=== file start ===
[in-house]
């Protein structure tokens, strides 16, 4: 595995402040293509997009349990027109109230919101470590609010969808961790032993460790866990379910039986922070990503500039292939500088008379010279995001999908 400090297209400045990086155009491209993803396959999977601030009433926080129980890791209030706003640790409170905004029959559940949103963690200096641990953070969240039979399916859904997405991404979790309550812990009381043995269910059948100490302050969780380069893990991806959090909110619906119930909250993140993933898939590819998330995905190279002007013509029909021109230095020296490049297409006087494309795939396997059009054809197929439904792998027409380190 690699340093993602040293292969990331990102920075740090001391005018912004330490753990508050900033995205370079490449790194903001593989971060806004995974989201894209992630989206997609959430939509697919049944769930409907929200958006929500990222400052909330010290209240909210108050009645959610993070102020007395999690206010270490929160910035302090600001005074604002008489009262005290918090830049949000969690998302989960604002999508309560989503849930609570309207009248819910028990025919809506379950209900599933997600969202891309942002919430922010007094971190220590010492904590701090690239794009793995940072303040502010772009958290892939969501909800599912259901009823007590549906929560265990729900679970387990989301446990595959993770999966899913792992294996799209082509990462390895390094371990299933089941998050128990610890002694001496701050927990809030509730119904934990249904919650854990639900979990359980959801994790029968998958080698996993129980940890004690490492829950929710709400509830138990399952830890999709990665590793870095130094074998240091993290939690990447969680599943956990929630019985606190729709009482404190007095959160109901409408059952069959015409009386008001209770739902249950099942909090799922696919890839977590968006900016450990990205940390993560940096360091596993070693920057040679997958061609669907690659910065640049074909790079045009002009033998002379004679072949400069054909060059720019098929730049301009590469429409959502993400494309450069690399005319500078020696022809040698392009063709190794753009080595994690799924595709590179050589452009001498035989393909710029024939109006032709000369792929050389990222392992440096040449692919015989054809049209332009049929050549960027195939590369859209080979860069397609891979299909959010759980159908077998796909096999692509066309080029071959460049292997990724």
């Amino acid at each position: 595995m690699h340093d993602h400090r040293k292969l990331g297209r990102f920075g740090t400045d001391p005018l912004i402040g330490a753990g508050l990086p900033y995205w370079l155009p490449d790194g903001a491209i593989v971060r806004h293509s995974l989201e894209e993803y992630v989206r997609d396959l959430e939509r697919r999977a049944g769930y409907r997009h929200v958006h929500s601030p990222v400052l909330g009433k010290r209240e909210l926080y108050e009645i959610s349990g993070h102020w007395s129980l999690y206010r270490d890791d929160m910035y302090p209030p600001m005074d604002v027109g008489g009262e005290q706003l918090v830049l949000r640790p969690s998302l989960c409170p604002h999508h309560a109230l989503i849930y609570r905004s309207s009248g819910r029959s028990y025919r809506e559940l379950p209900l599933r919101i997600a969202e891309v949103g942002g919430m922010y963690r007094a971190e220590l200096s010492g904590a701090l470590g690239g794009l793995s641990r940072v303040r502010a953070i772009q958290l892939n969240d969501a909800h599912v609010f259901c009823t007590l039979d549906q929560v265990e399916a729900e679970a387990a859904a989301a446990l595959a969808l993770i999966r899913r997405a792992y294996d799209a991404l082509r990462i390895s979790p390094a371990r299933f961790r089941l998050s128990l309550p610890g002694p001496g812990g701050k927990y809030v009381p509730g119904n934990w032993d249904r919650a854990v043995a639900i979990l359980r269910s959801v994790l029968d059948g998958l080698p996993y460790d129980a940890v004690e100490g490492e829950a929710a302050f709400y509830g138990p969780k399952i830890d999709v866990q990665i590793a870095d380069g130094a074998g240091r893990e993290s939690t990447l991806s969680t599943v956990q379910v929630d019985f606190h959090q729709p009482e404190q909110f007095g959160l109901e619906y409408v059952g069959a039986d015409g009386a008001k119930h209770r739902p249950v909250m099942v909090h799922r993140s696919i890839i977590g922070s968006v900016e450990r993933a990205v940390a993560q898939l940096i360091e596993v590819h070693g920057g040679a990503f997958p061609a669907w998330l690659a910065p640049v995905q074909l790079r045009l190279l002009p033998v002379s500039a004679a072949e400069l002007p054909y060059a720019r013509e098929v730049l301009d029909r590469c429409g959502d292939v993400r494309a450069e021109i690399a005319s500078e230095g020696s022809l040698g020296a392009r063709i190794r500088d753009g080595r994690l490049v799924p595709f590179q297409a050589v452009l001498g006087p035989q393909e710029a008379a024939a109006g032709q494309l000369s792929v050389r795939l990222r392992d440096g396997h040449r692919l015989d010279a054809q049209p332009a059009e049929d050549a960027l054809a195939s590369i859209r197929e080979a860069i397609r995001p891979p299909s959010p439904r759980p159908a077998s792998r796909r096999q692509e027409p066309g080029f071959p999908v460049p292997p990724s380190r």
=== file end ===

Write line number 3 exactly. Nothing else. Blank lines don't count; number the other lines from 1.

């Amino acid at each position: 595995m690699h340093d993602h400090r040293k292969l990331g297209r990102f920075g740090t400045d001391p005018l912004i402040g330490a753990g508050l990086p900033y995205w370079l155009p490449d790194g903001a491209i593989v971060r806004h293509s995974l989201e894209e993803y992630v989206r997609d396959l959430e939509r697919r999977a049944g769930y409907r997009h929200v958006h929500s601030p990222v400052l909330g009433k010290r209240e909210l926080y108050e009645i959610s349990g993070h102020w007395s129980l999690y206010r270490d890791d929160m910035y302090p209030p600001m005074d604002v027109g008489g009262e005290q706003l918090v830049l949000r640790p969690s998302l989960c409170p604002h999508h309560a109230l989503i849930y609570r905004s309207s009248g819910r029959s028990y025919r809506e559940l379950p209900l599933r919101i997600a969202e891309v949103g942002g919430m922010y963690r007094a971190e220590l200096s010492g904590a701090l470590g690239g794009l793995s641990r940072v303040r502010a953070i772009q958290l892939n969240d969501a909800h599912v609010f259901c009823t007590l039979d549906q929560v265990e399916a729900e679970a387990a859904a989301a446990l595959a969808l993770i999966r899913r997405a792992y294996d799209a991404l082509r990462i390895s979790p390094a371990r299933f961790r089941l998050s128990l309550p610890g002694p001496g812990g701050k927990y809030v009381p509730g119904n934990w032993d249904r919650a854990v043995a639900i979990l359980r269910s959801v994790l029968d059948g998958l080698p996993y460790d129980a940890v004690e100490g490492e829950a929710a302050f709400y509830g138990p969780k399952i830890d999709v866990q990665i590793a870095d380069g130094a074998g240091r893990e993290s939690t990447l991806s969680t599943v956990q379910v929630d019985f606190h959090q729709p009482e404190q909110f007095g959160l109901e619906y409408v059952g069959a039986d015409g009386a008001k119930h209770r739902p249950v909250m099942v909090h799922r993140s696919i890839i977590g922070s968006v900016e450990r993933a990205v940390a993560q898939l940096i360091e596993v590819h070693g920057g040679a990503f997958p061609a669907w998330l690659a910065p640049v995905q074909l790079r045009l190279l002009p033998v002379s500039a004679a072949e400069l002007p054909y060059a720019r013509e098929v730049l301009d029909r590469c429409g959502d292939v993400r494309a450069e021109i690399a005319s500078e230095g020696s022809l040698g020296a392009r063709i190794r500088d753009g080595r994690l490049v799924p595709f590179q297409a050589v452009l001498g006087p035989q393909e710029a008379a024939a109006g032709q494309l000369s792929v050389r795939l990222r392992d440096g396997h040449r692919l015989d010279a054809q049209p332009a059009e049929d050549a960027l054809a195939s590369i859209r197929e080979a860069i397609r995001p891979p299909s959010p439904r759980p159908a077998s792998r796909r096999q692509e027409p066309g080029f071959p999908v460049p292997p990724s380190r």